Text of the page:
"... it is clear that this, my prompt resignation will allow NMFOG and all of the NMFOG volunteers to concentrate on your critical First Amendment and open government mission and avoid further distractions by an issue that has become improperly politicized," Rogers wrote.
Rogers in his letter referred to a July 2 commentary by blogger Heath Haussamen that called on Rogers to resign from the FOG board due to conflicts of interest created by Rogers serving as a Republican National Committeeman, and representing interests such as the Downs at Albuquerque while also serving on the open-government group.
The recently released emails show Rogers contacting Martinez's chief of staff Keith Gardner and deputy chief of staff Ryan Cangiolosi -- on their personal email accounts -- and sometimes others about a variety of matters, including the controversial Downs deal, other clients he represents including Motorola, which sells communication equipment to state police and Scientific Games International, which has a $7 million contract with the state Gaming Control Board to monitor gaming machines at racetrack casinos.
The emails were given to reporters by Independent Source PAC, a union-funded group that is highly critical of Martinez.
Many of these emails consisted of Rogers trying to set up meetings between his clients and the administration.
There were cases in which Rogers was trying to influence the selection of governor's appointments. He called one applicant for state engineer a "knucklehead."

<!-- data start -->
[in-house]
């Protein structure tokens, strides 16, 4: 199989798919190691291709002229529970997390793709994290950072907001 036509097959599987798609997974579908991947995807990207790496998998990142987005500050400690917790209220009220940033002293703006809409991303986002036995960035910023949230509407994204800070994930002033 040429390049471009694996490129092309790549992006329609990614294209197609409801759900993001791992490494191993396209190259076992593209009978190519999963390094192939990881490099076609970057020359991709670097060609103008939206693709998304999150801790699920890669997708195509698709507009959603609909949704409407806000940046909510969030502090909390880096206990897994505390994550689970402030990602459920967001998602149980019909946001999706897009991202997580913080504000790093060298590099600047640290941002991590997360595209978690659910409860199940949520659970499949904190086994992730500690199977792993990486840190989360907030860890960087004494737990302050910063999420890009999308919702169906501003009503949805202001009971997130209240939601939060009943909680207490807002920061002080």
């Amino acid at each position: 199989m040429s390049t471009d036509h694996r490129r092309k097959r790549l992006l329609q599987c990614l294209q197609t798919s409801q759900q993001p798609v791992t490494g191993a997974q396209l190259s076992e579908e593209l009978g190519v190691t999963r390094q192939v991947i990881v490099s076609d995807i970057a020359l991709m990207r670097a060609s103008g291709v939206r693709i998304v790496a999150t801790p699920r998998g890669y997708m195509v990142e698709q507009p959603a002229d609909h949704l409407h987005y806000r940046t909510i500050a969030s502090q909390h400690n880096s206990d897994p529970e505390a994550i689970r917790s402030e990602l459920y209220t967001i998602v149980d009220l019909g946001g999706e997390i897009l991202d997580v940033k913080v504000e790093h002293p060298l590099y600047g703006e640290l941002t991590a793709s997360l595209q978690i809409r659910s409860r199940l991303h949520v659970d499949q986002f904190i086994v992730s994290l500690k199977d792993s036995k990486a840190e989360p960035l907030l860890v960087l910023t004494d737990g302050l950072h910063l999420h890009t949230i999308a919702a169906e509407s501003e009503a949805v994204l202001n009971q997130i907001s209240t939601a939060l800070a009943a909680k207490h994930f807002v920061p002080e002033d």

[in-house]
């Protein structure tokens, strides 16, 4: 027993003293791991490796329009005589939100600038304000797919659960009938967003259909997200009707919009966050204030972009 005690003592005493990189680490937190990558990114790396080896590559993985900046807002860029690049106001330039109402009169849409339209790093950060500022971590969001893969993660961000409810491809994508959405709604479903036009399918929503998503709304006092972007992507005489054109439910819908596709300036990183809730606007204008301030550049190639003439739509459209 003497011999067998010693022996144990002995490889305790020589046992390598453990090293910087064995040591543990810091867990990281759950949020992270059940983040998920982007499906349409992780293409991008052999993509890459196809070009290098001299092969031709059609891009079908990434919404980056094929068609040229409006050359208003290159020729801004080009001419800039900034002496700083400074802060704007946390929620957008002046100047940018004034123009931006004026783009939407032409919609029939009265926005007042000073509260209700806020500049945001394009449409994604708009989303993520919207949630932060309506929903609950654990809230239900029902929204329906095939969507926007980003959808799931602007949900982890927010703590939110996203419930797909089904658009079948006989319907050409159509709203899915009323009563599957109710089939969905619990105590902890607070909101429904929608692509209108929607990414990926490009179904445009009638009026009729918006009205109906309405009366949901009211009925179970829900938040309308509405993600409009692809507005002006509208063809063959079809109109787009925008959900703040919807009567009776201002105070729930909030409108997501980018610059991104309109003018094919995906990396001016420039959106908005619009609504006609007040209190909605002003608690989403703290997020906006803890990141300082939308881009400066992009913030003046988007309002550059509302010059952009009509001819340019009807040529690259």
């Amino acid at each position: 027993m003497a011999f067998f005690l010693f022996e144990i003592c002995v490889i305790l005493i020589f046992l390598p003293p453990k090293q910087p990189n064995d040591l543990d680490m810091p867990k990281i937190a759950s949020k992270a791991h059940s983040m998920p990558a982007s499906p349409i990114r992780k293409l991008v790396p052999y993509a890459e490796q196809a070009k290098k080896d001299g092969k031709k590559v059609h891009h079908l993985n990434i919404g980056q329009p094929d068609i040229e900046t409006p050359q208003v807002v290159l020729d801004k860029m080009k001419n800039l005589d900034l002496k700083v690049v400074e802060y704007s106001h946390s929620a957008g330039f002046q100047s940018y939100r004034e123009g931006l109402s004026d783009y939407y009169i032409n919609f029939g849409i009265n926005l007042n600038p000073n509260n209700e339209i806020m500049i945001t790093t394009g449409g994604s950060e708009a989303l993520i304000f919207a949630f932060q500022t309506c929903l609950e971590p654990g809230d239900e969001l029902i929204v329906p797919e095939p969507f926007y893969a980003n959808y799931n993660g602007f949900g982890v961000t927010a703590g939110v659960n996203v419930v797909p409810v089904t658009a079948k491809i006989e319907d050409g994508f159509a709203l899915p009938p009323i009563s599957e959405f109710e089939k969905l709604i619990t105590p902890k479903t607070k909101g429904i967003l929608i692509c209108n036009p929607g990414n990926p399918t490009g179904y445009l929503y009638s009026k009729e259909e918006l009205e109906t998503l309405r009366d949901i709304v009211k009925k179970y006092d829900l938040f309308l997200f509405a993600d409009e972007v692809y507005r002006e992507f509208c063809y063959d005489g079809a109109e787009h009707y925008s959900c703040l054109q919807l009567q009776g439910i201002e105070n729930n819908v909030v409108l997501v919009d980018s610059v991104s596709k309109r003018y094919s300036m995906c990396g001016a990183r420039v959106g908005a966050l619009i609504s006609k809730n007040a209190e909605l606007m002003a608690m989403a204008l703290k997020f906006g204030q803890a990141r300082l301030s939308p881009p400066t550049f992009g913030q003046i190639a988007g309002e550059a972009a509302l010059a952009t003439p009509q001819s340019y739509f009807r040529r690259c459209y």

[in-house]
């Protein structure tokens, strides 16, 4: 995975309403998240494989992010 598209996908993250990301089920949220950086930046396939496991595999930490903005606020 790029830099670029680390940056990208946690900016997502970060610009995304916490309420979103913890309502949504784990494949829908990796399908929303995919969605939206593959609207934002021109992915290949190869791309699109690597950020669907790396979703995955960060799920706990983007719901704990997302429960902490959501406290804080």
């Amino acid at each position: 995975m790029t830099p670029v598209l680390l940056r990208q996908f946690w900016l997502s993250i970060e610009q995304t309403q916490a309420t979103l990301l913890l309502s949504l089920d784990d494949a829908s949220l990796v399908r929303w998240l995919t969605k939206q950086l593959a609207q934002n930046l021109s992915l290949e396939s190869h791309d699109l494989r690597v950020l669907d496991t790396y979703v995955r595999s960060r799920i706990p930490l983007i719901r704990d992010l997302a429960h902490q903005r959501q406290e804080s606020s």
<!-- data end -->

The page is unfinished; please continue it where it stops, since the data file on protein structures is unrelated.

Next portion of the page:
And there were a number of attempts at humor, some of which Rogers probably wishes he never wrote. For instance, after Martinez appointed openly-gay Public Regulation Commission Doug Howe, Rogers wrote to Cangiolosi and the governor's political director Jay McCleskey saying, “He promised on his boyfriend’s grave he would support (Republican Commissioner) Pat Lyons for Chair, right?”
Though the emails provided a behind-the-scenes glimpse of how a prominent Republican lawyer and lobbyist worked the administration, no illegal activity was documented in the emails, which Rogers and the governor herself say were stolen.
Rogers wrote, "It has been a significant honor to represent NMFOG in court, before the Legislature and in the community. I hope NMFOG continues to perform its important work and continues to prosper and grow."
The Santa Fe Reporter this week wrote a lengthy article about the Rogers emails. You can find it HERE.
Blogger Joe Monahan posted all the emails HERE. (Warning: Have your reading glasses handy for these.)